The tests were performed in two image quality modes: “Quality+AF16x” – default texturing quality in the drivers with enabled 16x anisotropic filtering and “Quality+ AF16x+MSAA 4(8)x” with enabled 16x anisotropic filtering and full screen 4x or 8x antialiasing if the average framerate was high enough for comfortable gaming experience. We enabled anisotropic filtering and full-screen anti-aliasing from the game settings. If the corresponding options were missing, we changed these settings in the Control Panels of Catalyst and GeForce drivers. We also disabled Vsync there. There were no other changes in the driver settings.
The list of games and applications used in this test session includes two popular semi-synthetic benchmarking suites, one technical demo and 15 games of various genres with all updates installed as of the beginning of the test session date:
If the game allowed recording the minimal fps readings, they were also added to the charts. We ran each game test or benchmark twice and took the best result for the diagrams, but only if the difference between them didn’t exceed 1%. If it did exceed 1%, we ran the tests at least one more time to achieve repeatability of results.
We won’t discuss each benchmark in detail because all of them show the same general picture. So, we will only show you this table with complete test results and proceed to performance summary charts.
First of all, let’s see how much slower the Nvidia GeForce GTX 650 Ti 1GB is in comparison with the GeForce GTX 660 2GB, at their default clock rates:
The gap is quite large. The GeForce GTX 650 Ti 1GB is an average 37% and 40% slower than the GeForce GTX 660 with full-screen antialiasing turned off and on, respectively. The price difference between them is 37%, too. The 2-gigabyte version of the GTX 650 Ti wouldn’t be any better as, according to the benchmarks, the extra 1 GB of memory doesn’t provide any benefits.
It’s also interesting to check out the difference between the reference GeForce GTX 650 Ti 1GB and the GeForce GT 640:
The junior card is only half as fast as its cousin. Considering that the GeForce GTX 650 Ti breaks no performance records itself, the GeForce GT 640 is definitely not a gaming product. It is rather meant for multimedia PCs or can be used as merely a display adapter to output 2D image to one or several monitors.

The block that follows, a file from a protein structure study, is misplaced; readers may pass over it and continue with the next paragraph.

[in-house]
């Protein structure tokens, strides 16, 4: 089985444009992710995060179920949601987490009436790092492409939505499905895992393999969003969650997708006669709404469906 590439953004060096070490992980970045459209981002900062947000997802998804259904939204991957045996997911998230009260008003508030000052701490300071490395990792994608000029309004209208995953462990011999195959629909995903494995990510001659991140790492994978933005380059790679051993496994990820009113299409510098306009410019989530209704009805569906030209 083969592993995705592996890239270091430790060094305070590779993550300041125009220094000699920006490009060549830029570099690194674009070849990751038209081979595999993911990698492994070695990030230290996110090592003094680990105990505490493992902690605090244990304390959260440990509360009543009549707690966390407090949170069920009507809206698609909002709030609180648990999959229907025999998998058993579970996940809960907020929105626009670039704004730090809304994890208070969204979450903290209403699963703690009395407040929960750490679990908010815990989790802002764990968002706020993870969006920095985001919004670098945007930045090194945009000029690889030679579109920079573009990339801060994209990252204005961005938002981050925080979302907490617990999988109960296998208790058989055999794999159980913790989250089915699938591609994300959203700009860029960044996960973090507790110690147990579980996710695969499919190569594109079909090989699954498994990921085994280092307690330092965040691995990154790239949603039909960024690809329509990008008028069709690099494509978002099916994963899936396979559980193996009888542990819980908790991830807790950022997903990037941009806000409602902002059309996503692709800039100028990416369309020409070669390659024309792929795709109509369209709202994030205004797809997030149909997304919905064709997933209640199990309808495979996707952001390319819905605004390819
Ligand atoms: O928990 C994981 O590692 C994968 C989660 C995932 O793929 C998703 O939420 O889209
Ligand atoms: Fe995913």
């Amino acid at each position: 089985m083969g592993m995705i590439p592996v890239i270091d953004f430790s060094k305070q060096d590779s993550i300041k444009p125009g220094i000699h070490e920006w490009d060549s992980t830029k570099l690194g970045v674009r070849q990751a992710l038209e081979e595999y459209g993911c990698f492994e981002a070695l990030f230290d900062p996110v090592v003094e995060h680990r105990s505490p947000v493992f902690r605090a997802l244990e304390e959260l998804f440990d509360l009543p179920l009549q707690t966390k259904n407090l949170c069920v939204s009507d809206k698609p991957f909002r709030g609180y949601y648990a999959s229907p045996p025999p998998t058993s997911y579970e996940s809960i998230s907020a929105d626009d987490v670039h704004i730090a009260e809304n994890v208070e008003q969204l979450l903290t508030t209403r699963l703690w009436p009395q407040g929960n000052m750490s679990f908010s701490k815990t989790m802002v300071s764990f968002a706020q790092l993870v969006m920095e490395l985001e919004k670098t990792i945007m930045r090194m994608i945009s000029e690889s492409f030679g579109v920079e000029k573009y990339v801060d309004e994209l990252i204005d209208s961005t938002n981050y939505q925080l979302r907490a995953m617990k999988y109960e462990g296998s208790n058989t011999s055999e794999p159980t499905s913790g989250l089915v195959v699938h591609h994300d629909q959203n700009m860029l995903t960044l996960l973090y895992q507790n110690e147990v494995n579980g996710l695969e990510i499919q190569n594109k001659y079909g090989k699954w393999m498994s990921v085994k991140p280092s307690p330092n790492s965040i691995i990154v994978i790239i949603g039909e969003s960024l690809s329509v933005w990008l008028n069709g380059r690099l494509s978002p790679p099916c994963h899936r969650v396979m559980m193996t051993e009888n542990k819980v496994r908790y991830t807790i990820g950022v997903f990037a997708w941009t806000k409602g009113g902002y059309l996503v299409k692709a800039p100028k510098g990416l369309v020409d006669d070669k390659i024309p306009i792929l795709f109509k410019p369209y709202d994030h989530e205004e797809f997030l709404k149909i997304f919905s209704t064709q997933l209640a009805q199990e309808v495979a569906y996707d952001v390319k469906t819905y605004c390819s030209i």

Being somewhat more expensive, the Radeon HD 7850 does not compete with the GeForce GTX 650 Ti directly. However, we want to compare the fastest of our GTX 650 Ti cards with it: Zotac GeForce GTX 650 Ti AMP! Edition 2GB vs. Sapphire Radeon HD 7850 2GB.
The Radeon HD 7850 is superior in every test including Nvidia’s favorite Lost Planet 2. The AMD-based solution is an average 24% faster than the Nvidia-based one without FSAA and 27% faster with FSAA. The difference in retail price between the simplest Radeon HD 7850 and the Zotac is about 10%, so the former is preferable.
Being more expensive, the GeForce GTX 650 Ti 1GB beats the Radeon HD 7770 1GB:
The GeForce is 14 to 15% ahead across all the games, but the Radeon HD 7770 is capable of challenging it in a few tests.
On GeForce GTX 650 Ti performance: We are not really impressed with the performance of this graphics card in games. Yes, it is priced adequately, as its performance is somewhere in between that of the Radeon HD 7850 2GB and Radeon HD 7770 1GB. But this is where the question is: who is the primary competitor for GeForce GTX 650 Ti in this case? People with a little bigger budget will definitely prefer a Radeon HD 7850 and people with smaller budget will most likely buy a Radeon HD 7770 or even a non-gaming GeForce GT 640. As we’ve found out today, there’s no point in purchasing the more expensive version with 2 GB of memory because the extra memory doesn’t make it any faster. So, the GTX 650 Ti with its low price and modest performance cannot compete with the Radeon HD 7850, and the latter can’t be expected to get cheaper in the near future. The Radeon HD 7770 is already cheaper than the GTX 650 Ti 1GB, so we can’t expect any changes in its price, either.
On GeForce GT 640: Being only half as fast as the GeForce GTX 650 Ti 1GB, this card is not proportionally cheaper. It only allows comfortable gaming experience at 1280x1024 and with medium image quality settings even in not-very-new games. In the currently standard resolution of 1920x1080 the GeForce GT 640 can deliver no more than 20 fps with but few exceptions. And it is no faster than 10 fps in the newest gaming titles. So, this product cannot be recommended for gamers. It can be used as a display adapter though, especially as, like all Kepler-based products, it allows connecting up to four displays simultaneously.
On testing participants: Except the reference card from Nvidia, we’ve discussed three unique GeForce GTX 650 Ti models from EVGA, Gigabyte and Zotac. Each has its own peculiarities. The EVGA card has the fastest GPU clocked at 1072 MHz, high overclocking potential, and the lowest price due to 1 GB of memory. The 2GB Gigabyte features the most efficient and quietest cooler plus a D-Sub output. The compact Zotac is comes with overclocked GPU and memory, becoming the fastest GTX 650 Ti among the four. On the other hand, they all have quite a lot of things in common: PCBs and memory chips, DVI interfaces, comparable accessories, warranty and the overclocking potential of the graphics memory. So, there are quite a few god options to consider, if you want a GeForce GTX 650 Ti.